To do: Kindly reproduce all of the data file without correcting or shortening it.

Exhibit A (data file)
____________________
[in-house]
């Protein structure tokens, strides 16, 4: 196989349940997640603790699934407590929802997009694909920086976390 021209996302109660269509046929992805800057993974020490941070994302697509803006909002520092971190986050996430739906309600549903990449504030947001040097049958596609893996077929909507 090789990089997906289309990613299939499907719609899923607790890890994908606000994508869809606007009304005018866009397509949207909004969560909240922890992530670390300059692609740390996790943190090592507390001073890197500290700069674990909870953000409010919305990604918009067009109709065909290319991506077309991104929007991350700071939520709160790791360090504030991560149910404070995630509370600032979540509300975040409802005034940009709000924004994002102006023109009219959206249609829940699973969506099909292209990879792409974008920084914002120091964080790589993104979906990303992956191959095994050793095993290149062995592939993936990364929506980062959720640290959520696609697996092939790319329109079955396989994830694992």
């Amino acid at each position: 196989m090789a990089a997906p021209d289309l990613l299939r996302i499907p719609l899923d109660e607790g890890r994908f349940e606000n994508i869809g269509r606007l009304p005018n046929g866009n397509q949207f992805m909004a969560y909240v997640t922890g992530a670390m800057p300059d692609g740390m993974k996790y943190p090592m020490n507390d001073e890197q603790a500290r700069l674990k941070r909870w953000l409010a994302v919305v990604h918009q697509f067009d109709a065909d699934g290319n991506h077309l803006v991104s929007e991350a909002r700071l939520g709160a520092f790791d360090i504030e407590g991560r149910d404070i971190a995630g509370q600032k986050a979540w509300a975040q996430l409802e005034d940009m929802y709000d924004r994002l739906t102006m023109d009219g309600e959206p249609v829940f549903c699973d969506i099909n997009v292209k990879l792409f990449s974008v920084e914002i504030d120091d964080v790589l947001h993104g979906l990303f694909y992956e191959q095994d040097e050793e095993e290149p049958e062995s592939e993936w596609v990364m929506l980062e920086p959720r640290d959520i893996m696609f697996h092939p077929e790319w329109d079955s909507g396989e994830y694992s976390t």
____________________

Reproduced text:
[in-house]
């Protein structure tokens, strides 16, 4: 196989349940997640603790699934407590929802997009694909920086976390 021209996302109660269509046929992805800057993974020490941070994302697509803006909002520092971190986050996430739906309600549903990449504030947001040097049958596609893996077929909507 090789990089997906289309990613299939499907719609899923607790890890994908606000994508869809606007009304005018866009397509949207909004969560909240922890992530670390300059692609740390996790943190090592507390001073890197500290700069674990909870953000409010919305990604918009067009109709065909290319991506077309991104929007991350700071939520709160790791360090504030991560149910404070995630509370600032979540509300975040409802005034940009709000924004994002102006023109009219959206249609829940699973969506099909292209990879792409974008920084914002120091964080790589993104979906990303992956191959095994050793095993290149062995592939993936990364929506980062959720640290959520696609697996092939790319329109079955396989994830694992």
């Amino acid at each position: 196989m090789a990089a997906p021209d289309l990613l299939r996302i499907p719609l899923d109660e607790g890890r994908f349940e606000n994508i869809g269509r606007l009304p005018n046929g866009n397509q949207f992805m909004a969560y909240v997640t922890g992530a670390m800057p300059d692609g740390m993974k996790y943190p090592m020490n507390d001073e890197q603790a500290r700069l674990k941070r909870w953000l409010a994302v919305v990604h918009q697509f067009d109709a065909d699934g290319n991506h077309l803006v991104s929007e991350a909002r700071l939520g709160a520092f790791d360090i504030e407590g991560r149910d404070i971190a995630g509370q600032k986050a979540w509300a975040q996430l409802e005034d940009m929802y709000d924004r994002l739906t102006m023109d009219g309600e959206p249609v829940f549903c699973d969506i099909n997009v292209k990879l792409f990449s974008v920084e914002i504030d120091d964080v790589l947001h993104g979906l990303f694909y992956e191959q095994d040097e050793e095993e290149p049958e062995s592939e993936w596609v990364m929506l980062e920086p959720r640290d959520i893996m696609f697996h092939p077929e790319w329109d079955s909507g396989e994830y694992s976390t």